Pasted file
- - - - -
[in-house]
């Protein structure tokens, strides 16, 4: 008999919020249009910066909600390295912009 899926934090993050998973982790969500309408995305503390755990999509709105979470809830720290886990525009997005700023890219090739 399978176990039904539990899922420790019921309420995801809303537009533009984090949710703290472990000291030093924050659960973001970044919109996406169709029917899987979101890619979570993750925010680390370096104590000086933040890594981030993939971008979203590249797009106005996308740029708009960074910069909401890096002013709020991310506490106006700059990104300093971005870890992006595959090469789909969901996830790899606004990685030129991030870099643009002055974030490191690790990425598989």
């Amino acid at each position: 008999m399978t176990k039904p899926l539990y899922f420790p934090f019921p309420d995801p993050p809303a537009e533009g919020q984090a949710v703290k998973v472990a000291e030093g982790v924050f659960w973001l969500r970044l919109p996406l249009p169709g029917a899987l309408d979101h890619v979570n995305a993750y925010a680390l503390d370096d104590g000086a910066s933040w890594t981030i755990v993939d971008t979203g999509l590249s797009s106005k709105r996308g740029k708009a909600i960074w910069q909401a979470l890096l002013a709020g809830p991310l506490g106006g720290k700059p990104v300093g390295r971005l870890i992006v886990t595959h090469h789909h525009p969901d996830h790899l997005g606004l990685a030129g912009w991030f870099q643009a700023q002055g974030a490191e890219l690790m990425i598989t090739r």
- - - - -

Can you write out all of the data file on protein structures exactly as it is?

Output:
[in-house]
């Protein structure tokens, strides 16, 4: 008999919020249009910066909600390295912009 899926934090993050998973982790969500309408995305503390755990999509709105979470809830720290886990525009997005700023890219090739 399978176990039904539990899922420790019921309420995801809303537009533009984090949710703290472990000291030093924050659960973001970044919109996406169709029917899987979101890619979570993750925010680390370096104590000086933040890594981030993939971008979203590249797009106005996308740029708009960074910069909401890096002013709020991310506490106006700059990104300093971005870890992006595959090469789909969901996830790899606004990685030129991030870099643009002055974030490191690790990425598989």
């Amino acid at each position: 008999m399978t176990k039904p899926l539990y899922f420790p934090f019921p309420d995801p993050p809303a537009e533009g919020q984090a949710v703290k998973v472990a000291e030093g982790v924050f659960w973001l969500r970044l919109p996406l249009p169709g029917a899987l309408d979101h890619v979570n995305a993750y925010a680390l503390d370096d104590g000086a910066s933040w890594t981030i755990v993939d971008t979203g999509l590249s797009s106005k709105r996308g740029k708009a909600i960074w910069q909401a979470l890096l002013a709020g809830p991310l506490g106006g720290k700059p990104v300093g390295r971005l870890i992006v886990t595959h090469h789909h525009p969901d996830h790899l997005g606004l990685a030129g912009w991030f870099q643009a700023q002055g974030a490191e890219l690790m990425i598989t090739r």